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Christopher Hitchens: the epitome of atheism

By David Nicholls - posted Sunday, 18 December 2011


Christopher Hitchens died with friends at his side at the MD Anderson Cancer Center in Houston Thursday 15th December. These words and similar headlines circled the globe in an expanding electronic wave, carrying news that the inevitable had happened. This death amongst the many thousands who died that day had special meaning for an ever-growing demographic of like-thinkers.

Strangely, the inescapable reality that Christopher Hitchens was terminally ill with stage four oesophageal cancer still deeply affected all who were aware of his plight. Death was not the direct result of cancer; instead, pneumonia, a complication of oesophageal cancer, dealt the final blow.

Thus died a person of note, removing forever from existence a gigantic intellect and one many felt greatly honoured in being alive at the same time as him. Even knowing these details, there followed shock and feelings of intense sadness, which enveloped admirers and possibly a scattering of disparagers. It is some consolation that though his physical presence is forever removed from existence, his writings and message lives on.

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Christopher often pointed out to interviewers that even though his eventual death could be classified as premature, they also would go down the same path. It is a mental protection mechanism of humanity to look upon the impending or actual death of others as a them-and-us situation. A healthy mind does not wish for its own extinction. This powerful influence is a driving factor in many aspects of human life.

'Hitch', as he was affectionately known, would have had the same fears and aspirations as us all. The one and big difference is that his atheism did not allow these fantasies to overpower his thinking to the point of surrendering to the comfort of popular myths. Hitch died an atheist, having no imaginary expectations clouding his last moments.

The life of Christopher Hitchens was indeed one that should be celebrated, dare I say revered. His prolific written and verbal battle against human-made systems of a totalitarian, fascist or dictatorial nature places him amongst other enlightenment empowering characters such as Paine, Voltaire, Montesquieu, Diderot, Hume.

Everyone, and that includes many of Hitch's most fervent admirers, did not agree with everything he had to say. Indeed, many disagreed quite aggressively to the point where he fell out of favour with old friends. This brings us to the point of asking: was Christopher Hitchens always right and others misguided with that being his rightful claim to fame?

That question is of course so subjective that it cannot be answered satisfactorily but it is the crux of the title of this essay. It is the great protection afforded civilisation by atheism. It is the underpinning of a method of thought that recognises no human concept or reliance on tradition can provide absolute answers. Hitch understood this perfectly well and that was a part of his greatness. It was not so much that many of his thoughts tied up with ideas held in common or the brilliant delivery of resounding argument; rather it was his ability to use logical progression to arrive at rational conclusions.

As pointed out, other atheists use 'logical progression to arrive at rational conclusions' as well, but they can be at variance to those of Christopher Hitchens. Having said that, most of the ideas held passionately by Christopher would also be agreed with by the majority of atheists. Those ideas are not accepted because 'Hitch' enunciated them; they are accepted because atheists in general came to the same conclusion by following the evidence. This is unlike other systems where revealed writings or traditions are unchangeable and unchallengeable (in the short term) and are 'believed' to be correct even when the evidence shows them not to be.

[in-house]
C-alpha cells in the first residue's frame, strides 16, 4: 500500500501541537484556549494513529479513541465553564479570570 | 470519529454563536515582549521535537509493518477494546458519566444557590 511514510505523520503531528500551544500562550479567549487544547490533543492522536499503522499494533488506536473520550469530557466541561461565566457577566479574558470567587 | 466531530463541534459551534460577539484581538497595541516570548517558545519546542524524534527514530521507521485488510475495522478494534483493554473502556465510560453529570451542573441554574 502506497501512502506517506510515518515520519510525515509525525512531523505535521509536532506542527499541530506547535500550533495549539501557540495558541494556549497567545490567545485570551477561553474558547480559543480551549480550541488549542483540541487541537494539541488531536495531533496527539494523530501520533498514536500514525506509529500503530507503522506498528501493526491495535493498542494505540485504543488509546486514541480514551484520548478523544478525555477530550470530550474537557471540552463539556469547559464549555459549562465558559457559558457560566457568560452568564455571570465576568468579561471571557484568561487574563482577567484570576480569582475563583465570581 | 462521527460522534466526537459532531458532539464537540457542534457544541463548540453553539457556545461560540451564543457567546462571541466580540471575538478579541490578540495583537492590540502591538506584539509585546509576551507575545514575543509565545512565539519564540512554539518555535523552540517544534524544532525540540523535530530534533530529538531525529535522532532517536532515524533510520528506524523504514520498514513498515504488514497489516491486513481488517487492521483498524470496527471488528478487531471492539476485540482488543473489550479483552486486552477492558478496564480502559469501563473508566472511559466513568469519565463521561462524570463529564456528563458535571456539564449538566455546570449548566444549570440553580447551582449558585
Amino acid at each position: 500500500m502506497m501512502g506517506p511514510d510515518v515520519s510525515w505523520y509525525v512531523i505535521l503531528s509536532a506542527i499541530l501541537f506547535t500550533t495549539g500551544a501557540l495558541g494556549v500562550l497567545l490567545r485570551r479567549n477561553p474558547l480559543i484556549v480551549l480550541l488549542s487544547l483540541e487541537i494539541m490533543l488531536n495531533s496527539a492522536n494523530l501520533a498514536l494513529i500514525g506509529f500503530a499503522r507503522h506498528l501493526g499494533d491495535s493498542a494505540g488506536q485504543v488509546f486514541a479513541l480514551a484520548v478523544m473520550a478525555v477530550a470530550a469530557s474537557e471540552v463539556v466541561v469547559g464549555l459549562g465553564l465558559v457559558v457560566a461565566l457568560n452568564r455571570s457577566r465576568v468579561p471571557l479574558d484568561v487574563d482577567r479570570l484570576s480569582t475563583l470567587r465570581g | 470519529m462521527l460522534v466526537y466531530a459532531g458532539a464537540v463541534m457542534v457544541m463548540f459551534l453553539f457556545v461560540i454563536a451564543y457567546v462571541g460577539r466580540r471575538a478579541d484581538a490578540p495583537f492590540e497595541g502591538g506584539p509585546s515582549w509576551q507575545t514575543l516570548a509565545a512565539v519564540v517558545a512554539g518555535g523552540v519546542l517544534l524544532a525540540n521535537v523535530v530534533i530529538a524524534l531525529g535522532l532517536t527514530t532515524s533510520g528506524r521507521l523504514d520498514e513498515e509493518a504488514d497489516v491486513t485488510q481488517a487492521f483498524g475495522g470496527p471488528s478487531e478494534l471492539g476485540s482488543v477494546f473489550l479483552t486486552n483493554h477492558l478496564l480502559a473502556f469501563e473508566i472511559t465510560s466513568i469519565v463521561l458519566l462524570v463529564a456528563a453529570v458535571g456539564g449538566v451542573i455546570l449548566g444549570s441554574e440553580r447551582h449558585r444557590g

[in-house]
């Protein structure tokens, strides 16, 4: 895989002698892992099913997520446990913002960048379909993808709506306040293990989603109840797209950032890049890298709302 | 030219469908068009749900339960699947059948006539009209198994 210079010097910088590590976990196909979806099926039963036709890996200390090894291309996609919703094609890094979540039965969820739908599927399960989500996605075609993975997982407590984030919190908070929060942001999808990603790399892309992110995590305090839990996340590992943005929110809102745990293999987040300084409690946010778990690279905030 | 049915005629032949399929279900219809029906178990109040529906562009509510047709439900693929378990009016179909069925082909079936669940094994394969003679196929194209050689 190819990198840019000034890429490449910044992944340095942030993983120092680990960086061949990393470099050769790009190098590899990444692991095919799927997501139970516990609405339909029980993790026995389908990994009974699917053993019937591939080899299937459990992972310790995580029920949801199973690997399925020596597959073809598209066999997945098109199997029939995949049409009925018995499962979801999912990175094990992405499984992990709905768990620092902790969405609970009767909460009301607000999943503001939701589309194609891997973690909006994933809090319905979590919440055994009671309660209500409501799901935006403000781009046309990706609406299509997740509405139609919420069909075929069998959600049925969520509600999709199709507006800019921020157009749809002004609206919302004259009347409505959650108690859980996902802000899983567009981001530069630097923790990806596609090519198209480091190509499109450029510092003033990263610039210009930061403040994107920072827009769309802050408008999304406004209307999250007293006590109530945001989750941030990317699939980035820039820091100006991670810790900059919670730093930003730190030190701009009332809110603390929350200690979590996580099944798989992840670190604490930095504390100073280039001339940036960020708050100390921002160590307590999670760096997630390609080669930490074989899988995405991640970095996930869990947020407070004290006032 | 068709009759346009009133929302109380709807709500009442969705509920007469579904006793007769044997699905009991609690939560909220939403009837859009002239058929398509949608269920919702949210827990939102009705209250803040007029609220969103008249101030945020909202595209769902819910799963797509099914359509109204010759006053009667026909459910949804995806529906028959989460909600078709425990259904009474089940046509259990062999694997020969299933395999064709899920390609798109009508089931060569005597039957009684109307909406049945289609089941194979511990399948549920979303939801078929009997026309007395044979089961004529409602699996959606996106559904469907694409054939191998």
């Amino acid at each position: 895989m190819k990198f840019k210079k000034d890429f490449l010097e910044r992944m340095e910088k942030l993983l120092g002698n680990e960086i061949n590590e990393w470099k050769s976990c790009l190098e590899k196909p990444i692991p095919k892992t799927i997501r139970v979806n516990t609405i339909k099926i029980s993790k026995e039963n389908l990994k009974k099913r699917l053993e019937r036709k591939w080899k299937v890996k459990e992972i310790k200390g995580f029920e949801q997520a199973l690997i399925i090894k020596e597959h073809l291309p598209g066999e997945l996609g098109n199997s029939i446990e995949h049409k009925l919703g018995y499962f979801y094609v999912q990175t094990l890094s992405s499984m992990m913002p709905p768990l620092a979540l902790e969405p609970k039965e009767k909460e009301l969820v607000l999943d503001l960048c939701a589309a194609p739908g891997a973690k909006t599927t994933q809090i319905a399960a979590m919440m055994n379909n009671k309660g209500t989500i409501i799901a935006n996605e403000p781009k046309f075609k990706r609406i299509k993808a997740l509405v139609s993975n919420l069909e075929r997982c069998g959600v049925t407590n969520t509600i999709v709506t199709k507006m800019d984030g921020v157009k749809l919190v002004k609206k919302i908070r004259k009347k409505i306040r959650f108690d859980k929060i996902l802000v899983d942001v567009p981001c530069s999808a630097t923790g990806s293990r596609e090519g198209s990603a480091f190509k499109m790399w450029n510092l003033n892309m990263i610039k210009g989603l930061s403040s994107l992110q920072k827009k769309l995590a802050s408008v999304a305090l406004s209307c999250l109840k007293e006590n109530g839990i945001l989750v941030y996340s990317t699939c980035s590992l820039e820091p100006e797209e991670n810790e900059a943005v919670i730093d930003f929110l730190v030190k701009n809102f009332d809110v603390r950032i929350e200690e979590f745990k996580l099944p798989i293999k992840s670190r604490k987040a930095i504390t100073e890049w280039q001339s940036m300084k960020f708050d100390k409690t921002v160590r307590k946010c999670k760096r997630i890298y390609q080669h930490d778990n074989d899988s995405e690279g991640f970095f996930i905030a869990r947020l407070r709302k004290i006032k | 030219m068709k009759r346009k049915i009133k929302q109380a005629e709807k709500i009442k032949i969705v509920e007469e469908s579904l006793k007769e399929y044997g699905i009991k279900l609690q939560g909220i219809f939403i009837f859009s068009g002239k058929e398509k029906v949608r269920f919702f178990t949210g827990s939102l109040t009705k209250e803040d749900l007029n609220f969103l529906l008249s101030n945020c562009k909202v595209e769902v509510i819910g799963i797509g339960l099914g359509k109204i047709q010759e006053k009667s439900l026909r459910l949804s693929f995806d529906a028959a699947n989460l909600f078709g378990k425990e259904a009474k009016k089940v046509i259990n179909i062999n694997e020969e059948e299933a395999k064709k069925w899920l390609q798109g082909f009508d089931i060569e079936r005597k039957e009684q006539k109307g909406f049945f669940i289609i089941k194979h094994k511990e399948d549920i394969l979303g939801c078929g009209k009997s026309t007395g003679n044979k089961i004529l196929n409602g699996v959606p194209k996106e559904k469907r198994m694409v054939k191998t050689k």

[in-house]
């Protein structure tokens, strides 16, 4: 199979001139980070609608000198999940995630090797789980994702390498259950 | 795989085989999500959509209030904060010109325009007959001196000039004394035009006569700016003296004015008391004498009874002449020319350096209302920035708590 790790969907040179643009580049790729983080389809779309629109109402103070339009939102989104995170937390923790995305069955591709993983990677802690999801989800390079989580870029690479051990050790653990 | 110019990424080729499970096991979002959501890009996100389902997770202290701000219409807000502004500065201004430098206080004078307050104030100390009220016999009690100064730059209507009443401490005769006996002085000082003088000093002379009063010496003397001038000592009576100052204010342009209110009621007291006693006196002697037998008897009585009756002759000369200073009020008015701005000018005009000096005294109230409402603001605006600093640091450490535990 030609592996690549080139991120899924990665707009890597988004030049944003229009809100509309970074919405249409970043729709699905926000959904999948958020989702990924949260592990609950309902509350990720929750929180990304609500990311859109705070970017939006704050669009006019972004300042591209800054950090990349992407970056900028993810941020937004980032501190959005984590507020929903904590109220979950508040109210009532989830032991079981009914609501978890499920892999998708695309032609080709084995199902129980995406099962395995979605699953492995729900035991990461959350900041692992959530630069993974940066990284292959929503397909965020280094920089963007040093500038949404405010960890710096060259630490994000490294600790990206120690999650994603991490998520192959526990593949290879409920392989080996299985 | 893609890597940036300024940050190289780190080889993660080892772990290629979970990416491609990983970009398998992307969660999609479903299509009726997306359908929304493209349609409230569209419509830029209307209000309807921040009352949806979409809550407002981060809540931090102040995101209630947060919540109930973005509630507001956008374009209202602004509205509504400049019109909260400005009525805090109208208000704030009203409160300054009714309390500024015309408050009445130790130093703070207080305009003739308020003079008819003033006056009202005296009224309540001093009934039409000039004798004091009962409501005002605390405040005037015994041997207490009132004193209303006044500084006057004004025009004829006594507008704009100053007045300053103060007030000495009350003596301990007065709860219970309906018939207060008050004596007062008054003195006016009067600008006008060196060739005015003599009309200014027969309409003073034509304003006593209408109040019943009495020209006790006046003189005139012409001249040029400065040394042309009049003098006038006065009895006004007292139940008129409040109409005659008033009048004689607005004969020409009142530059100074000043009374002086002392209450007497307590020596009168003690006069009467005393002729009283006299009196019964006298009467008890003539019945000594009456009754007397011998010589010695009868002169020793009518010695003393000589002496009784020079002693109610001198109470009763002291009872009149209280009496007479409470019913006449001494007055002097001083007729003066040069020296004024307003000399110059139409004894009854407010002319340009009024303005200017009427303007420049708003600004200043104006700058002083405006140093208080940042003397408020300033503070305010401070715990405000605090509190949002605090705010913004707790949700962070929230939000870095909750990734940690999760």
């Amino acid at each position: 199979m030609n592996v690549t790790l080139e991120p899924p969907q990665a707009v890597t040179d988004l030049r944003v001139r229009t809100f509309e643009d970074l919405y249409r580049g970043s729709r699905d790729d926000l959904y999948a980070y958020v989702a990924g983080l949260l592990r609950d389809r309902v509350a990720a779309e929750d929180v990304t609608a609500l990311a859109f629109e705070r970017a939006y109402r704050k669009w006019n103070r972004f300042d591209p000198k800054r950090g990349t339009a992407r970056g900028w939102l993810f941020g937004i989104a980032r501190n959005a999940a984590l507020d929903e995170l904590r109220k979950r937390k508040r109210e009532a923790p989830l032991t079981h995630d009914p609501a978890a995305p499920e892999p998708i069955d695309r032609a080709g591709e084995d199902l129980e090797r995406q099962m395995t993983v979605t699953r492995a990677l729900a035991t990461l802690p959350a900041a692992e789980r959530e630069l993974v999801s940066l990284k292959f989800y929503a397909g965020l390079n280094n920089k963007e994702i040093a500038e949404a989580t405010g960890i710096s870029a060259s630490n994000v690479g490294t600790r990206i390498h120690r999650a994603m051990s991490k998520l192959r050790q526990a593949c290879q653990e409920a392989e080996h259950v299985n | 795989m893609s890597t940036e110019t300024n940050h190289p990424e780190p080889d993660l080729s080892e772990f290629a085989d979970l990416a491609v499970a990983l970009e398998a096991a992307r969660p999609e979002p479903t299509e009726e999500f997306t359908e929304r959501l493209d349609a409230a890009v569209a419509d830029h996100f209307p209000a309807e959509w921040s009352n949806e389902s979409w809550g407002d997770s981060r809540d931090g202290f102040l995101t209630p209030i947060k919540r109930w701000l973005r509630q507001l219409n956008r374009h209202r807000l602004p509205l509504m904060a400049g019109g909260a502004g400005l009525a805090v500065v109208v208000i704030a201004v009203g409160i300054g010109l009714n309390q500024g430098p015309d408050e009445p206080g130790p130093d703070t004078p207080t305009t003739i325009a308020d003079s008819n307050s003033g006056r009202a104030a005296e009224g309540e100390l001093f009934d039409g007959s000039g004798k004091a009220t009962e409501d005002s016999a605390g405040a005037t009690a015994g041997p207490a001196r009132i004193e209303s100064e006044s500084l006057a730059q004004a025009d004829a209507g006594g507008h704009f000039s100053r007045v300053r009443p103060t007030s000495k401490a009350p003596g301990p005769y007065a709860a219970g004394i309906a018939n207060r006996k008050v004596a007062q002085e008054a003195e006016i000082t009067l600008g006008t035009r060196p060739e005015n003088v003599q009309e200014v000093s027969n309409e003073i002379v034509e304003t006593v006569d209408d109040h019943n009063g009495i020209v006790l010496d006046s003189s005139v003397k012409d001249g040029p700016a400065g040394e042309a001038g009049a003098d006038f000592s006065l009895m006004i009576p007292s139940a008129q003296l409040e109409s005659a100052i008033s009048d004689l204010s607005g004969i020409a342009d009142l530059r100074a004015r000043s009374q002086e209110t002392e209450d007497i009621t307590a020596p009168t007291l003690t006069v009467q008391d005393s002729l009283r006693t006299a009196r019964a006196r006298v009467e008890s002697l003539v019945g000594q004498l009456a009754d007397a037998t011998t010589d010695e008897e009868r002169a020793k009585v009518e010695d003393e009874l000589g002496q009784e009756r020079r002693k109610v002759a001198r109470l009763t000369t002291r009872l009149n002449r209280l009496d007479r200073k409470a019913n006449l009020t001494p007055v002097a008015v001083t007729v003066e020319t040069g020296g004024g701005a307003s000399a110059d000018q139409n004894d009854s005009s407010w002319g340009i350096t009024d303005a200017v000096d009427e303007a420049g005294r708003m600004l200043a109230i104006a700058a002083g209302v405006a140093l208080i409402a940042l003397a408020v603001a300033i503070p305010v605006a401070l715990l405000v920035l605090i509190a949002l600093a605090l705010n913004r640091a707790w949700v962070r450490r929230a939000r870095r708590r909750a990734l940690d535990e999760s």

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Revering the works and words of Christopher Hitchens is really giving acclaim to an outstanding proponent of reason and clear thinking processes. He had the remarkable ability to place shared concepts, ideas and thoughts in an order not easily achievable by others. His outstanding written and oral delivery provided a basis for his colleagues, friends and admirers to build their own repertoires into more workable condition.

We can expect detractors to exit from the woodwork over the next months. There will be half-true and untrue rumours and stories of a hateful nature, which will only go to reinforce the greatness of this one human who once trod the earth in a dignified manner. The intensity of his life and bravery to the end were examples of the finest of human qualities. If but everyone could emulate them.

The death of Christopher Hitchens has special significance for the Atheist Foundation of Australia. He was booked to appear at the 2012 Global Atheist Convention – 'A Celebration of Reason' in April next year along with the other acclaimed Four Horsemen of the Anti-Apocalypse: Richard Dawkins, Daniel Dennett and Sam Harris. Christopher knew, as did we, that this was a gamble with time. If pneumonia had not stepped into the scene, the Four Horsemen would have been together at a public forum for the first time.

I know I can speak for the audience and everyone involved with this convention in saying that we are all deeply and profoundly sad that one of the four chairs on centre stage will be empty.

Vale Christopher.

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About the Author

David Nicholls is the president of the Atheist Foundation of Australia Inc.

Other articles by this Author

All articles by David Nicholls

Creative Commons LicenseThis work is licensed under a Creative Commons License.

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